Anne M. Eberhardt

Medication Reform Takes Step Toward Reality

RCI model rules could lead to sweeping changes for industry in 2013.

With regulators and industry groups leading the charge, many horse racing stakeholders believe sweeping medication reform could become a reality in early 2013.

In what could prove to be a landmark meeting of the Association of Racing Commissioners International Model Rules Committee earlier this month, medication reforms aiming for simplicity and uniformity were adopted. The new model rules are similar to the Jockey Club's Reformed Racing Medication Rules first introduced in August 2011. They promise simple standards, harsh punishment for repeat violators and first-time abusers of non-therapeutic drugs, and uniform regulations and testing procedures from state to state.

The model rules were developed through input from The Jockey Club, the industry's Racing Medication and Testing Consortium, the New York Task Force on Racehorse Health and Safety, and the RCI Scientific Task Force, which was organized by Thoroughbred Horsemen's Association Chairman Alan Foreman. The task force included veterinarians and experts on drug labs and testing.

"What we did was actually kind of huge," said RCI President Ed Martin. "We're moving toward this structure where we'll have a list of regulated therapeutic medications with threshold levels, and ask all the racing commissions to adopt it by reference, which would give us uniformity."

Under the plan, there will be a list of about 25 medications allowed for therapeutic use in race horses. Each of these medications will have a withdrawal time to ensure the drug is out of the horse's system on race day, or at a level low enough to not affect performance. Any other drug not on the list will not be allowed in the horse's system, at any level, and will be subject to harsh penalty.

Racing is regulated from state to state and the RCI is an organization of state racing regulators. It adopts model rules that it encourages its members to adopt. The system has had its successes; states quickly acted to rid the sport of anabolic steroids in about a six-month period ending in early 2009. But at other times states have tweaked their rules to adjust to local concerns, which leads to inconsistencies from state to state.

The current medication reforms have the backing of The Jockey Club, which plans to campaign for their adoption from state to state, and at least one major horsemen's group, the Thoroughbred Horsemen's Association. It represents trainers in Delaware, Illinois, Maryland, New Jersey, New York, and Pennsylvania. The other major horsemen's group, the national Horsemen's Benevolence and Protective Association, is on board with much of the reform.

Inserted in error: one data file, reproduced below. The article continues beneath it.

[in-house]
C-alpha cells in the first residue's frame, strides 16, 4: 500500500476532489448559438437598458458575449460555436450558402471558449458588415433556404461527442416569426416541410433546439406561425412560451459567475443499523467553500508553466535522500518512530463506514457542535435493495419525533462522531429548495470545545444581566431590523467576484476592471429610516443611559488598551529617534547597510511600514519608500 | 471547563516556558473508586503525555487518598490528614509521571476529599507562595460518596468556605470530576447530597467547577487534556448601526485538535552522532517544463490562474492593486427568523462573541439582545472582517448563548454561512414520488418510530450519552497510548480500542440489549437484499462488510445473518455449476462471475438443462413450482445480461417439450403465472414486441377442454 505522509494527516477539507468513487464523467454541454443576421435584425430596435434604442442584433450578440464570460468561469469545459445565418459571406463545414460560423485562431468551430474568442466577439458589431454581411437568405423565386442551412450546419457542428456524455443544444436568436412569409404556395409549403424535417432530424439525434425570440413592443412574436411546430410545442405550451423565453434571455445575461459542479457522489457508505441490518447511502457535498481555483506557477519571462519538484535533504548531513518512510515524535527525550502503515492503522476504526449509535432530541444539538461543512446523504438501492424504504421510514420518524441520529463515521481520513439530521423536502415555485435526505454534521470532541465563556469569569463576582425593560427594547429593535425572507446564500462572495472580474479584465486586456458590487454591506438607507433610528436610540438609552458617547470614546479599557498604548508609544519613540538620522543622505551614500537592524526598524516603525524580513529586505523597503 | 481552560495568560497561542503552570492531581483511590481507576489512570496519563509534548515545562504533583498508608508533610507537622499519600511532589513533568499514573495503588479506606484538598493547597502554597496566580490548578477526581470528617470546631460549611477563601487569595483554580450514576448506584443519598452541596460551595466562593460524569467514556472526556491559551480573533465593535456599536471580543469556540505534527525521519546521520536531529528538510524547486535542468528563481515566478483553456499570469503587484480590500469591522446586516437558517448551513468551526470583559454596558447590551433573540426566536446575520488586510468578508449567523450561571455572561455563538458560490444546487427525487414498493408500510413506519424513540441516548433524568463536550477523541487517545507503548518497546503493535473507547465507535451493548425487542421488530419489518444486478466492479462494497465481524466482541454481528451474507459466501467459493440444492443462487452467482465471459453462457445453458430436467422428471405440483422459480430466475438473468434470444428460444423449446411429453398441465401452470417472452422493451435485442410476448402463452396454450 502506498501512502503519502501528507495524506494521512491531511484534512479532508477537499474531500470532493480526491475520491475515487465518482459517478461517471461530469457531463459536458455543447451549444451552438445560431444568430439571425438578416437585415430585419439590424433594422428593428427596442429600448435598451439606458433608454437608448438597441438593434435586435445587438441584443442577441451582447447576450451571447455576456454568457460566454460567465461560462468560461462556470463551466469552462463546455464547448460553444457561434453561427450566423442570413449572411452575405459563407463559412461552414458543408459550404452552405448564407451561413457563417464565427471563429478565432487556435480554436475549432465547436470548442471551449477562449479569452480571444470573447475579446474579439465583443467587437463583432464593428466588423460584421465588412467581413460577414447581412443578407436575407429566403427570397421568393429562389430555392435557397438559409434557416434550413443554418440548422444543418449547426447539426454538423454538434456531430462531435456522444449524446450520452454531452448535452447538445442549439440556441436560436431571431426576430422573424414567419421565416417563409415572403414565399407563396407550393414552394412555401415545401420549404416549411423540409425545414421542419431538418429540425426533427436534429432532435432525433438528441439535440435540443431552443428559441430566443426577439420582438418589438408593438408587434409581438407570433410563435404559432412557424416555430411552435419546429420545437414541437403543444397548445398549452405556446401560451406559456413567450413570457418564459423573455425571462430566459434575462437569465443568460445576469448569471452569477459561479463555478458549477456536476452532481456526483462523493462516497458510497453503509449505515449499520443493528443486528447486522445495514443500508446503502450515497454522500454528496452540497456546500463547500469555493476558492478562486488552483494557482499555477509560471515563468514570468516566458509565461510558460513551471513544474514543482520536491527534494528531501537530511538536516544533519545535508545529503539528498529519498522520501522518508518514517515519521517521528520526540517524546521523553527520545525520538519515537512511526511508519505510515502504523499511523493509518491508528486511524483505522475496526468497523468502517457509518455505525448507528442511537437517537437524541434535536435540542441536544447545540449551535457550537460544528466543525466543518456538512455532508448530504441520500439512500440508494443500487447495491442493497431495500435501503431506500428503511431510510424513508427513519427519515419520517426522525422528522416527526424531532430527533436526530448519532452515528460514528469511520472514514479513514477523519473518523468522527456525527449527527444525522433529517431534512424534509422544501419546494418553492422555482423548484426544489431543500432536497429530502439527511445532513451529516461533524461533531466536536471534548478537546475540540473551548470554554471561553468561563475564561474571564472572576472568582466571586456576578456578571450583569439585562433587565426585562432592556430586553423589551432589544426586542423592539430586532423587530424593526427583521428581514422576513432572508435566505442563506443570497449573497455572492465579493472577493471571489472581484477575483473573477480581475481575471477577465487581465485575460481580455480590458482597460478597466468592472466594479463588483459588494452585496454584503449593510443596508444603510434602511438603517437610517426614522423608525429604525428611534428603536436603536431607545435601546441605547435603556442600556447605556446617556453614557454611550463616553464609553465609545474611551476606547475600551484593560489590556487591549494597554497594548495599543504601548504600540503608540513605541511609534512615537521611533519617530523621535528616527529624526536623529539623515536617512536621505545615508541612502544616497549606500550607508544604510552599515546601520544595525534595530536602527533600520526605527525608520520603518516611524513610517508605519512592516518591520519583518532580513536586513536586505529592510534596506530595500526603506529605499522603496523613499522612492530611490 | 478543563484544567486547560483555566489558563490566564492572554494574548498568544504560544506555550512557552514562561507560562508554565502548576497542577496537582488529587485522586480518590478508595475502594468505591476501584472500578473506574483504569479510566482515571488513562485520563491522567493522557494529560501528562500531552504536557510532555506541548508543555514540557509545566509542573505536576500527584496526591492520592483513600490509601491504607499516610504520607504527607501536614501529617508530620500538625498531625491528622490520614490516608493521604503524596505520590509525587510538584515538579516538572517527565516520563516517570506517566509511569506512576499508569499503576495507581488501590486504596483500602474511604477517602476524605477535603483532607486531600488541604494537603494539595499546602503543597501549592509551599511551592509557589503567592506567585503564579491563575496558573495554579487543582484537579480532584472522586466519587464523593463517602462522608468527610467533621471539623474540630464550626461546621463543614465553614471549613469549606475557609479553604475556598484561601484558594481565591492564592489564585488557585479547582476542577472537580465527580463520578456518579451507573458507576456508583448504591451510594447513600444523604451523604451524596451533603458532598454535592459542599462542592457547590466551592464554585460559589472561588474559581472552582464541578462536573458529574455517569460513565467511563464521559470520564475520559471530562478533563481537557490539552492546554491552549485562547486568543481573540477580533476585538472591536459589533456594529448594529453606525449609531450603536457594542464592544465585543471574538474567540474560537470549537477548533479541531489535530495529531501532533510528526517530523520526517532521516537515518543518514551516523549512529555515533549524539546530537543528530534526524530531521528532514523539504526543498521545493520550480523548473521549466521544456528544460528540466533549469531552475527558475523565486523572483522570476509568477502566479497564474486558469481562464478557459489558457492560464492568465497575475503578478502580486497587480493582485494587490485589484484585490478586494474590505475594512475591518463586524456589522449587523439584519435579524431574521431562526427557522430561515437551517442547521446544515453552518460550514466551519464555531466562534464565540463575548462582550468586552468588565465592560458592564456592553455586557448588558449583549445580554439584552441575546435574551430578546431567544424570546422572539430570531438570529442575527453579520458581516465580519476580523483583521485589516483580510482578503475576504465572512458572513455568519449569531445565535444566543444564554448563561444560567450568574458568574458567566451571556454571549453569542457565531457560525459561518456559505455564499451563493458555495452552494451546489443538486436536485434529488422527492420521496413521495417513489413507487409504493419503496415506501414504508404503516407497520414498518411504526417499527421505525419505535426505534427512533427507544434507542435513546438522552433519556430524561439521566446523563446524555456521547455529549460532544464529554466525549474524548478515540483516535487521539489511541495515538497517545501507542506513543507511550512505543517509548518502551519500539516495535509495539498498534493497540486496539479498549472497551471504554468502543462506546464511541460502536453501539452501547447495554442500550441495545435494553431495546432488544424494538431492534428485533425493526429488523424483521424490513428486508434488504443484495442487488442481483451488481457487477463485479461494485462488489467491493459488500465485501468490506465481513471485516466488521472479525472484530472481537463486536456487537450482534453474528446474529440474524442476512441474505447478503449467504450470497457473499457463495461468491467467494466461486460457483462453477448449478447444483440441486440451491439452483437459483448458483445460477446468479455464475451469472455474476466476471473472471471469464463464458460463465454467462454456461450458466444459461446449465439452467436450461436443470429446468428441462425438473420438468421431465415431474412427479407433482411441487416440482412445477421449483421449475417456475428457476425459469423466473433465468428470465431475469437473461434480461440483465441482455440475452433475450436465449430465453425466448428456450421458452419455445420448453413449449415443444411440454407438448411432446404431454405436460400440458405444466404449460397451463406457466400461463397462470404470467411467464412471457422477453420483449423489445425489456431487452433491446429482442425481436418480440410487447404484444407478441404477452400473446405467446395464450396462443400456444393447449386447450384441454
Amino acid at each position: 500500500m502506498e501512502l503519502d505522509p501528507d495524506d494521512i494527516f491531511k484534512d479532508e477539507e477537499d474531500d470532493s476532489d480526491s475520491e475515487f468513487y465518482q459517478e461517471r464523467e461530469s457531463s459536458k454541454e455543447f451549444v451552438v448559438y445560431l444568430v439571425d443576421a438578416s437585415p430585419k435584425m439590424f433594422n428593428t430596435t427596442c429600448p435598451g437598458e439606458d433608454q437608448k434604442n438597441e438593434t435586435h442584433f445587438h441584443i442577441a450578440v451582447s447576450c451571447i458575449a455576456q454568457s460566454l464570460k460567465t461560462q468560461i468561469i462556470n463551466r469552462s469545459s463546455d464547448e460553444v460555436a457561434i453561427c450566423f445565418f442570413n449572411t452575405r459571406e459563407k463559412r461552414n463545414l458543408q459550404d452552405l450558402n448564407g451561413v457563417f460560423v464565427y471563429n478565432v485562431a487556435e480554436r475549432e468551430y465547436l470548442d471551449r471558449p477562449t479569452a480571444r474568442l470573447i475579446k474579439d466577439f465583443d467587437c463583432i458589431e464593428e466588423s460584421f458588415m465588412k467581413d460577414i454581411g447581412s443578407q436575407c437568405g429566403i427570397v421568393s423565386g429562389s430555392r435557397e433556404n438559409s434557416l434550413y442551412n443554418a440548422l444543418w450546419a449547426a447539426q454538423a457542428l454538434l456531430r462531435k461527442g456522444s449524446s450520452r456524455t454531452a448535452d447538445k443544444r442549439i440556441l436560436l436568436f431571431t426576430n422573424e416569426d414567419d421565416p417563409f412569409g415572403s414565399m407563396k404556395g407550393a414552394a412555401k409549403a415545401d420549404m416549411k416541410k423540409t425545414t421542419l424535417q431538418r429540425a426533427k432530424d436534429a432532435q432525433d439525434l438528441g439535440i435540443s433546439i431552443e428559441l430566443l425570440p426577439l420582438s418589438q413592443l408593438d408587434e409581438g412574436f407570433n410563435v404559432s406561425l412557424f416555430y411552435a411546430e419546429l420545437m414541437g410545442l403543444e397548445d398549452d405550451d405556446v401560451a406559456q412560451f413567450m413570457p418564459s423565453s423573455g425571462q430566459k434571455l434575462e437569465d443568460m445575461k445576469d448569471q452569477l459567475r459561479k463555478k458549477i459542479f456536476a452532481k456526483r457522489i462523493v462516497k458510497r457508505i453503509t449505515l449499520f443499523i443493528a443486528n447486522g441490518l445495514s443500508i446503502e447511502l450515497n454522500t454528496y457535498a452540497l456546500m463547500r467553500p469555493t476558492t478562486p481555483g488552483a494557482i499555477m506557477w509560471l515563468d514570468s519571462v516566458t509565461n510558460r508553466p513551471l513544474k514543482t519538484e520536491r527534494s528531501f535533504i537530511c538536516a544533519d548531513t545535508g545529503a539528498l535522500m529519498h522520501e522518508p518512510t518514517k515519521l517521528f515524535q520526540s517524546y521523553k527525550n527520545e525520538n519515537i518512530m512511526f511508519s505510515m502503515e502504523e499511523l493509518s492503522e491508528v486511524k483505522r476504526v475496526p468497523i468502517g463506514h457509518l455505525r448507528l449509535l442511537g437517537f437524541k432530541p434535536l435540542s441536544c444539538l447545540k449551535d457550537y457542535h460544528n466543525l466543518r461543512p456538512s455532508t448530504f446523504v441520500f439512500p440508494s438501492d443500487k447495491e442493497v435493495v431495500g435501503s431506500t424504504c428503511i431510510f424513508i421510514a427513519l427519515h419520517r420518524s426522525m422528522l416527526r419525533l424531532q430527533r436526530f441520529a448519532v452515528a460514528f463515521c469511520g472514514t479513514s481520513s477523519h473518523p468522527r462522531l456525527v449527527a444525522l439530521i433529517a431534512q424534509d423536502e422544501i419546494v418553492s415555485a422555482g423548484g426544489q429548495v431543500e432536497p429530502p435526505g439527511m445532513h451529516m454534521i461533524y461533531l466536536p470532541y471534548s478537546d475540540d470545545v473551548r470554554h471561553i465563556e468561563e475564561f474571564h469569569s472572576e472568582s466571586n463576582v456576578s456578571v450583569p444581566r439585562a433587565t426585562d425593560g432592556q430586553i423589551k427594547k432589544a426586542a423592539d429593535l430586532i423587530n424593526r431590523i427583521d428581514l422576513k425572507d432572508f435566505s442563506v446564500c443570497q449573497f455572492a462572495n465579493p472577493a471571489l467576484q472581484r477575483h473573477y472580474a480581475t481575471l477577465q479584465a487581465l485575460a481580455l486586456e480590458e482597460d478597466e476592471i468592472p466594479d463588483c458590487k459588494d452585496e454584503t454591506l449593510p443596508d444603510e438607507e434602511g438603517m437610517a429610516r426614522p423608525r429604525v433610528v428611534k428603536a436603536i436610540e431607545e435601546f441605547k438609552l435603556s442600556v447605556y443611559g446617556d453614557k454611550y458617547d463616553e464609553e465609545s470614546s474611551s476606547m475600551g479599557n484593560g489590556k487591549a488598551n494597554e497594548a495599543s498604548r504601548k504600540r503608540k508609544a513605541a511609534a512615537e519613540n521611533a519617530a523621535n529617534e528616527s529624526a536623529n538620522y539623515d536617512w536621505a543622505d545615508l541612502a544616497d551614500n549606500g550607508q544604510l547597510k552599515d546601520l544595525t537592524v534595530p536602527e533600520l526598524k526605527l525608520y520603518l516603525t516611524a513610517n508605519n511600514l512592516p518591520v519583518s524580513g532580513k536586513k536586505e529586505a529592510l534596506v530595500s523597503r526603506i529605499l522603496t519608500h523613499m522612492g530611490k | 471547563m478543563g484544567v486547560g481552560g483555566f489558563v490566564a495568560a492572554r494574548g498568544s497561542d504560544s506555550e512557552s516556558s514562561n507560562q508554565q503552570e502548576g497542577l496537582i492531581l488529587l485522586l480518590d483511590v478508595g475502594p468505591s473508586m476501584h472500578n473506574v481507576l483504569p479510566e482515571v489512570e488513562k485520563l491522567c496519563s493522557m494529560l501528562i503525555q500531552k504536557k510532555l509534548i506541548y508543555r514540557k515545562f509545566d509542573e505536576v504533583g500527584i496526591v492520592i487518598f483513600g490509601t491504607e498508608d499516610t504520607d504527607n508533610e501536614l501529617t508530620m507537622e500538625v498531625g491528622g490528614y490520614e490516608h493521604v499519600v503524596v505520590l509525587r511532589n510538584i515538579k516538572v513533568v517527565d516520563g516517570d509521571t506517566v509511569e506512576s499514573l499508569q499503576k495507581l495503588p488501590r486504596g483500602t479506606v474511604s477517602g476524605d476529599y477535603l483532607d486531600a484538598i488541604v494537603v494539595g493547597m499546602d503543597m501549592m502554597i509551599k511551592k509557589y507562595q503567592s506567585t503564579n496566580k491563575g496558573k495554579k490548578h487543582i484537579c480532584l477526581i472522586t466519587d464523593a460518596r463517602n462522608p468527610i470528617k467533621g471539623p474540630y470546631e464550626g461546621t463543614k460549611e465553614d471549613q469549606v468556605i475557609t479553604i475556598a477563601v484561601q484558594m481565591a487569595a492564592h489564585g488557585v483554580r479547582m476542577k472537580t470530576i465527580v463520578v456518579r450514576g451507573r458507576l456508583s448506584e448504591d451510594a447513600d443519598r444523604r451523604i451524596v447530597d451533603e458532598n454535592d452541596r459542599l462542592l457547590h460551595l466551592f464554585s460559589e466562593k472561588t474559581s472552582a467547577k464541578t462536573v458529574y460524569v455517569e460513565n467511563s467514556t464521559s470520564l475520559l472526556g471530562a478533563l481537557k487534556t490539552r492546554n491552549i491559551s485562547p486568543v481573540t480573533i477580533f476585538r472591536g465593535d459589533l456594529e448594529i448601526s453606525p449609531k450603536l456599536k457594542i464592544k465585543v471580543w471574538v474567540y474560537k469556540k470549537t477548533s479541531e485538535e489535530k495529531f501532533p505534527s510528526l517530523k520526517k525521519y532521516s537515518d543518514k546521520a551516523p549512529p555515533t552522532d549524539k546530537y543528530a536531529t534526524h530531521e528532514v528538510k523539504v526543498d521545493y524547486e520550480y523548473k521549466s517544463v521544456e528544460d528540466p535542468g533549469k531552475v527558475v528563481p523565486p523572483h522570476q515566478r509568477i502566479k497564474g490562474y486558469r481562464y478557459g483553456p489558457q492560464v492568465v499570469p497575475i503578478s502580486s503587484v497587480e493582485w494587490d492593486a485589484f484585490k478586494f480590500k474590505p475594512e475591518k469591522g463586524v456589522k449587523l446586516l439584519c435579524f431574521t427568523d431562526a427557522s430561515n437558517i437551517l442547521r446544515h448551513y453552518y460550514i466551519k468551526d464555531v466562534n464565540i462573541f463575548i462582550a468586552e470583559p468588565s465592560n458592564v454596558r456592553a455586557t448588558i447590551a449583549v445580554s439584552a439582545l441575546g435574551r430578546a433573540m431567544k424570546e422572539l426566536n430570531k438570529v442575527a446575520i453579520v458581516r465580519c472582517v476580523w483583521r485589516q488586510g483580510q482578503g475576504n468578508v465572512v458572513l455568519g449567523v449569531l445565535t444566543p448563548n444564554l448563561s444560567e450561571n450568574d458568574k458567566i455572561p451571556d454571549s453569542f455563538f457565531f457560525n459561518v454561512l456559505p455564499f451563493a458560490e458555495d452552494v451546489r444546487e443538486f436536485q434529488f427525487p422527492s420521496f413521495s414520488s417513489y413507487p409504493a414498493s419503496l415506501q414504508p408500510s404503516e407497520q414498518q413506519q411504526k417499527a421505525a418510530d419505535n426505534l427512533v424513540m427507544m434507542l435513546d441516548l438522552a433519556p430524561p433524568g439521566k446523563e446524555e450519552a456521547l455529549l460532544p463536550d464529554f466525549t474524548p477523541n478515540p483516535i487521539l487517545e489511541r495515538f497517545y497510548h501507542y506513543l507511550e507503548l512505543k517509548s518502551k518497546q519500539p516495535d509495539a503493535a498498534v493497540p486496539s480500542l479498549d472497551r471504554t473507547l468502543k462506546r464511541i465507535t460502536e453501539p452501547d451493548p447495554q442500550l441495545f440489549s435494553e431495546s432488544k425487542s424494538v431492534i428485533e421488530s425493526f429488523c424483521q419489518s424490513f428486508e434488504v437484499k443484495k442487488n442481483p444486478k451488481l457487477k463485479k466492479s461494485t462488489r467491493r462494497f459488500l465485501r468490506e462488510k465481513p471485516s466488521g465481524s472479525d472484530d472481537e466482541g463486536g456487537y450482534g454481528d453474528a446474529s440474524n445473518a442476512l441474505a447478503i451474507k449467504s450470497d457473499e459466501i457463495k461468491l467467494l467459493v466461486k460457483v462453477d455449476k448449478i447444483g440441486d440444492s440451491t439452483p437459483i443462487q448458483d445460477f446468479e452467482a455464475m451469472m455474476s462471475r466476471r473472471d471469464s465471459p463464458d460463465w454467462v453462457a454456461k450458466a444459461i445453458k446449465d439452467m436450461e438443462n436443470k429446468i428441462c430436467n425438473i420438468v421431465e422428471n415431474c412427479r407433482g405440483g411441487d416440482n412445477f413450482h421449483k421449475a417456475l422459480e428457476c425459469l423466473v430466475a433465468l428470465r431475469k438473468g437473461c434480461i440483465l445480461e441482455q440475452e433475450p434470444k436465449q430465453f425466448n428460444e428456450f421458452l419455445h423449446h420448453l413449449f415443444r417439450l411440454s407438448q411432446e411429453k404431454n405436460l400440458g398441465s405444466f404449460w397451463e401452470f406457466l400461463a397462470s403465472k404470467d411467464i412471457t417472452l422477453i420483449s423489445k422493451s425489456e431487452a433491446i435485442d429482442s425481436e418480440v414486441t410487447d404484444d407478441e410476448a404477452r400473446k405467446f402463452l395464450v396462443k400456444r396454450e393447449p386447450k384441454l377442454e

With such industry backing, uniform medication reform seems possible.

"At least in terms of our objectives in the immediate future, we want to build a coalition of like-minded supporters. We're well down the road on that now. In terms of actually taking this to the streetsthe doorsteps of the regulatory authorities on a state by state basisthat's a 2013 initiative for us," said Jockey Club executive director Matt Iuliano. "That's something we're going to be looking at in the first and second quarters. We'll continue to push that."

Jockey Club President Jim Gagliano is looking forward to rallying the states behind the new model rules. Earlier this year, federal oversight of the industry was suggested at U.S. Congressional hearings as speakers noted the sport's inability to effectively police itself. Gagliano pointed to The Jockey Club's Reformed Medication Rules and said they would support any regulatory framework that would help the reforms become a reality, whether that be the current state system or federal oversight.

"We need to go state to state and take these rules that have been approved by large, broad-based parties and get them implemented in these states," said Gagliano, who will have an audience well aware of the possibility of the federal government stepping in if reform is halted.

"The reforms certainly can become a reality, the question is, 'Will they?' And, 'How quickly will they become a reality?' Given the constituents that we brought these rules to, I'm encouraged because we're broad-based. We spent a lot of time with horsemen, vet groups, racetracks, and regulators. And in synthesizing all of that feedback, we have these groups on the same page."

Foreman said the THA is organizing a meeting of state regulators from all of the Mid-Atlantic states in January. He believes those states could have the new rules adopted by March. Foreman said withdrawal times for the listed therapeutic drugs and the chance to have the same rules and testing from state to state are very attractive ideas for horsemen.

"We hope to do this regionally and hopefully the whole country will follow. But we're not going to wait. This needs to be done and will benefit the horsemen racing in this region," Foreman said. "Horsemen just want to know what the rules are and see that everyone abides by them. They'll follow them.